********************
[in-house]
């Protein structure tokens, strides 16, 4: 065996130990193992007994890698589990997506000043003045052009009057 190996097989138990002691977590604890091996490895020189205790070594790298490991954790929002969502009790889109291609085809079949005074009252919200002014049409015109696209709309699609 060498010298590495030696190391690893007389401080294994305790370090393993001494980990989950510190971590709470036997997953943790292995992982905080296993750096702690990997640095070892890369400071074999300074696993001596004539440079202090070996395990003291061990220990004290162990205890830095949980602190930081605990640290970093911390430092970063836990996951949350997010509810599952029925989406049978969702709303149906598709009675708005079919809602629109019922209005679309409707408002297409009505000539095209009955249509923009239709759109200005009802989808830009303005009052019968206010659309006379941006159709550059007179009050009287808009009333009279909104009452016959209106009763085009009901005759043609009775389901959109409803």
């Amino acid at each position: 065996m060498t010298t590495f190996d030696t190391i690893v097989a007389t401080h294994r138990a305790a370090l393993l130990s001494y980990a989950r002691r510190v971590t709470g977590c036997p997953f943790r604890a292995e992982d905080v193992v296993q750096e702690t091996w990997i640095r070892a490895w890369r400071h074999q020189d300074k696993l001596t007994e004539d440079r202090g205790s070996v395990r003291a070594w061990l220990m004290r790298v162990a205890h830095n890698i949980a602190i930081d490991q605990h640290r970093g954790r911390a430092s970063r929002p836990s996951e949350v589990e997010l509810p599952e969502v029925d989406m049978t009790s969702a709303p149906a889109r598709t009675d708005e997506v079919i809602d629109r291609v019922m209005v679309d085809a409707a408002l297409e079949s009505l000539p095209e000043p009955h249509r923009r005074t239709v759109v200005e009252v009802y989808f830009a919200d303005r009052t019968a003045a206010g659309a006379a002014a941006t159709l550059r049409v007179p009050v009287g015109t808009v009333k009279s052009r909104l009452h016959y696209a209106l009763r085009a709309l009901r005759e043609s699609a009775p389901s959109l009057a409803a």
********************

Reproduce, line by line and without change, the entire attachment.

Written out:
[in-house]
């Protein structure tokens, strides 16, 4: 065996130990193992007994890698589990997506000043003045052009009057 190996097989138990002691977590604890091996490895020189205790070594790298490991954790929002969502009790889109291609085809079949005074009252919200002014049409015109696209709309699609 060498010298590495030696190391690893007389401080294994305790370090393993001494980990989950510190971590709470036997997953943790292995992982905080296993750096702690990997640095070892890369400071074999300074696993001596004539440079202090070996395990003291061990220990004290162990205890830095949980602190930081605990640290970093911390430092970063836990996951949350997010509810599952029925989406049978969702709303149906598709009675708005079919809602629109019922209005679309409707408002297409009505000539095209009955249509923009239709759109200005009802989808830009303005009052019968206010659309006379941006159709550059007179009050009287808009009333009279909104009452016959209106009763085009009901005759043609009775389901959109409803």
């Amino acid at each position: 065996m060498t010298t590495f190996d030696t190391i690893v097989a007389t401080h294994r138990a305790a370090l393993l130990s001494y980990a989950r002691r510190v971590t709470g977590c036997p997953f943790r604890a292995e992982d905080v193992v296993q750096e702690t091996w990997i640095r070892a490895w890369r400071h074999q020189d300074k696993l001596t007994e004539d440079r202090g205790s070996v395990r003291a070594w061990l220990m004290r790298v162990a205890h830095n890698i949980a602190i930081d490991q605990h640290r970093g954790r911390a430092s970063r929002p836990s996951e949350v589990e997010l509810p599952e969502v029925d989406m049978t009790s969702a709303p149906a889109r598709t009675d708005e997506v079919i809602d629109r291609v019922m209005v679309d085809a409707a408002l297409e079949s009505l000539p095209e000043p009955h249509r923009r005074t239709v759109v200005e009252v009802y989808f830009a919200d303005r009052t019968a003045a206010g659309a006379a002014a941006t159709l550059r049409v007179p009050v009287g015109t808009v009333k009279s052009r909104l009452h016959y696209a209106l009763r085009a709309l009901r005759e043609s699609a009775p389901s959109l009057a409803a």